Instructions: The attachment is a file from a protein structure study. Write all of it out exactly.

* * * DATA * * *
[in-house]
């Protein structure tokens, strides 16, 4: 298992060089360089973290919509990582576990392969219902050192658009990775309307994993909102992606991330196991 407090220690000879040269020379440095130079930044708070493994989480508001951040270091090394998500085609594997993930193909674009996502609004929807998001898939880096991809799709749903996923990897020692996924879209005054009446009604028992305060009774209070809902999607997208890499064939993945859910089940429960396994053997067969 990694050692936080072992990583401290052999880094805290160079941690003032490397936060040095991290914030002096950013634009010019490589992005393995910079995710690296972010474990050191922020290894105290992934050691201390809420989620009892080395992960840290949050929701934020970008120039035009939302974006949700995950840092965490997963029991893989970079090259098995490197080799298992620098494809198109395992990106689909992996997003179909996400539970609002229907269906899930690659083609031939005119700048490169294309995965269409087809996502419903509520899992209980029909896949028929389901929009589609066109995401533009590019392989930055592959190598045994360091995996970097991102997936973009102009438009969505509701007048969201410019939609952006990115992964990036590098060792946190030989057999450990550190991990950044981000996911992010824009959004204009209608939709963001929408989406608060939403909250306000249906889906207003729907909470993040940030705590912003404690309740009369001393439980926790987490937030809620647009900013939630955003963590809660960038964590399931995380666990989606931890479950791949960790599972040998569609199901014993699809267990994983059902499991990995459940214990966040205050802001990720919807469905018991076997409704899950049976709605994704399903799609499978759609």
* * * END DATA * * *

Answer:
[in-house]
């Protein structure tokens, strides 16, 4: 298992060089360089973290919509990582576990392969219902050192658009990775309307994993909102992606991330196991 407090220690000879040269020379440095130079930044708070493994989480508001951040270091090394998500085609594997993930193909674009996502609004929807998001898939880096991809799709749903996923990897020692996924879209005054009446009604028992305060009774209070809902999607997208890499064939993945859910089940429960396994053997067969 990694050692936080072992990583401290052999880094805290160079941690003032490397936060040095991290914030002096950013634009010019490589992005393995910079995710690296972010474990050191922020290894105290992934050691201390809420989620009892080395992960840290949050929701934020970008120039035009939302974006949700995950840092965490997963029991893989970079090259098995490197080799298992620098494809198109395992990106689909992996997003179909996400539970609002229907269906899930690659083609031939005119700048490169294309995965269409087809996502419903509520899992209980029909896949028929389901929009589609066109995401533009590019392989930055592959190598045994360091995996970097991102997936973009102009438009969505509701007048969201410019939609952006990115992964990036590098060792946190030989057999450990550190991990950044981000996911992010824009959004204009209608939709963001929408989406608060939403909250306000249906889906207003729907909470993040940030705590912003404690309740009369001393439980926790987490937030809620647009900013939630955003963590809660960038964590399931995380666990989606931890479950791949960790599972040998569609199901014993699809267990994983059902499991990995459940214990966040205050802001990720919807469905018991076997409704899950049976709605994704399903799609499978759609």